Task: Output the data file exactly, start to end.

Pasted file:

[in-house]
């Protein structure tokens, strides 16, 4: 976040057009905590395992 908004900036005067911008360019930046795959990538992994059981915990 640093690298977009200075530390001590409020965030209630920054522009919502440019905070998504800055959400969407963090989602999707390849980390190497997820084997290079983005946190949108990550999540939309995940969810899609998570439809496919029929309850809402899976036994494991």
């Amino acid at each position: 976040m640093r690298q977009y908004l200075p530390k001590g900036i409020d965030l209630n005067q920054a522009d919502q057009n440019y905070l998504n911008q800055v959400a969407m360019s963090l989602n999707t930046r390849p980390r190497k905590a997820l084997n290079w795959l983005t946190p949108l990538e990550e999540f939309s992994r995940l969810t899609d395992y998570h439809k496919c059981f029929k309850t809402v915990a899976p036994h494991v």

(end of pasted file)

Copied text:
[in-house]
């Protein structure tokens, strides 16, 4: 976040057009905590395992 908004900036005067911008360019930046795959990538992994059981915990 640093690298977009200075530390001590409020965030209630920054522009919502440019905070998504800055959400969407963090989602999707390849980390190497997820084997290079983005946190949108990550999540939309995940969810899609998570439809496919029929309850809402899976036994494991």
């Amino acid at each position: 976040m640093r690298q977009y908004l200075p530390k001590g900036i409020d965030l209630n005067q920054a522009d919502q057009n440019y905070l998504n911008q800055v959400a969407m360019s963090l989602n999707t930046r390849p980390r190497k905590a997820l084997n290079w795959l983005t946190p949108l990538e990550e999540f939309s992994r995940l969810t899609d395992y998570h439809k496919c059981f029929k309850t809402v915990a899976p036994h494991v």